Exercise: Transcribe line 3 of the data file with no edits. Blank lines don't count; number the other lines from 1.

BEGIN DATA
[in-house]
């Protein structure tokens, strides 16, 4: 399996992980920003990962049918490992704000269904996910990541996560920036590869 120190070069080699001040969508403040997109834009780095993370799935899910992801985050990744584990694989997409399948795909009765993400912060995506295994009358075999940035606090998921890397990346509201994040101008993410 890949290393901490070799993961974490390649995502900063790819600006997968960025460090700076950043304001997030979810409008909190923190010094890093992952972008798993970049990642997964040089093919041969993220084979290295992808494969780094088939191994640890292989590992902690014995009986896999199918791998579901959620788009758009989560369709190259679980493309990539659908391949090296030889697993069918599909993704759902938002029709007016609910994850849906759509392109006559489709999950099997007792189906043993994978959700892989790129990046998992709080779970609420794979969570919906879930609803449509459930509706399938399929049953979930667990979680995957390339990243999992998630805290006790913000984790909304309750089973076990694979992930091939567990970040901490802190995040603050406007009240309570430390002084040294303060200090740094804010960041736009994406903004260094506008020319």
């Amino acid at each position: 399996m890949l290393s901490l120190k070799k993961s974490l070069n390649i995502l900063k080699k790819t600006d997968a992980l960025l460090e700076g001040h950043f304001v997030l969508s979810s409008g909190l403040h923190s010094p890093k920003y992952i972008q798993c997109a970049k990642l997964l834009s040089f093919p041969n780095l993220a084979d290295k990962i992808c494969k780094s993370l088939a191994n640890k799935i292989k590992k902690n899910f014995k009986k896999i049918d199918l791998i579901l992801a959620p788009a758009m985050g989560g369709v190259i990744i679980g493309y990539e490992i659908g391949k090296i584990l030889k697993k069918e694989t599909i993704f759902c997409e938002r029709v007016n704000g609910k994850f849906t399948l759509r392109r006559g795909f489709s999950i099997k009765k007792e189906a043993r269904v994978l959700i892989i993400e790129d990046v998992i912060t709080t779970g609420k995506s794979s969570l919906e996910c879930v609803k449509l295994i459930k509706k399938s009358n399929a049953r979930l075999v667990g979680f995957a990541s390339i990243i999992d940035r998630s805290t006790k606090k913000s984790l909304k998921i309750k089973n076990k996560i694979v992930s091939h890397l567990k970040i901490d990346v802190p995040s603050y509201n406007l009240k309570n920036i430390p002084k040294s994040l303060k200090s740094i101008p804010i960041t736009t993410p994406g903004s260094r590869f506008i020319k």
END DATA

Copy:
């Amino acid at each position: 399996m890949l290393s901490l120190k070799k993961s974490l070069n390649i995502l900063k080699k790819t600006d997968a992980l960025l460090e700076g001040h950043f304001v997030l969508s979810s409008g909190l403040h923190s010094p890093k920003y992952i972008q798993c997109a970049k990642l997964l834009s040089f093919p041969n780095l993220a084979d290295k990962i992808c494969k780094s993370l088939a191994n640890k799935i292989k590992k902690n899910f014995k009986k896999i049918d199918l791998i579901l992801a959620p788009a758009m985050g989560g369709v190259i990744i679980g493309y990539e490992i659908g391949k090296i584990l030889k697993k069918e694989t599909i993704f759902c997409e938002r029709v007016n704000g609910k994850f849906t399948l759509r392109r006559g795909f489709s999950i099997k009765k007792e189906a043993r269904v994978l959700i892989i993400e790129d990046v998992i912060t709080t779970g609420k995506s794979s969570l919906e996910c879930v609803k449509l295994i459930k509706k399938s009358n399929a049953r979930l075999v667990g979680f995957a990541s390339i990243i999992d940035r998630s805290t006790k606090k913000s984790l909304k998921i309750k089973n076990k996560i694979v992930s091939h890397l567990k970040i901490d990346v802190p995040s603050y509201n406007l009240k309570n920036i430390p002084k040294s994040l303060k200090s740094i101008p804010i960041t736009t993410p994406g903004s260094r590869f506008i020319k």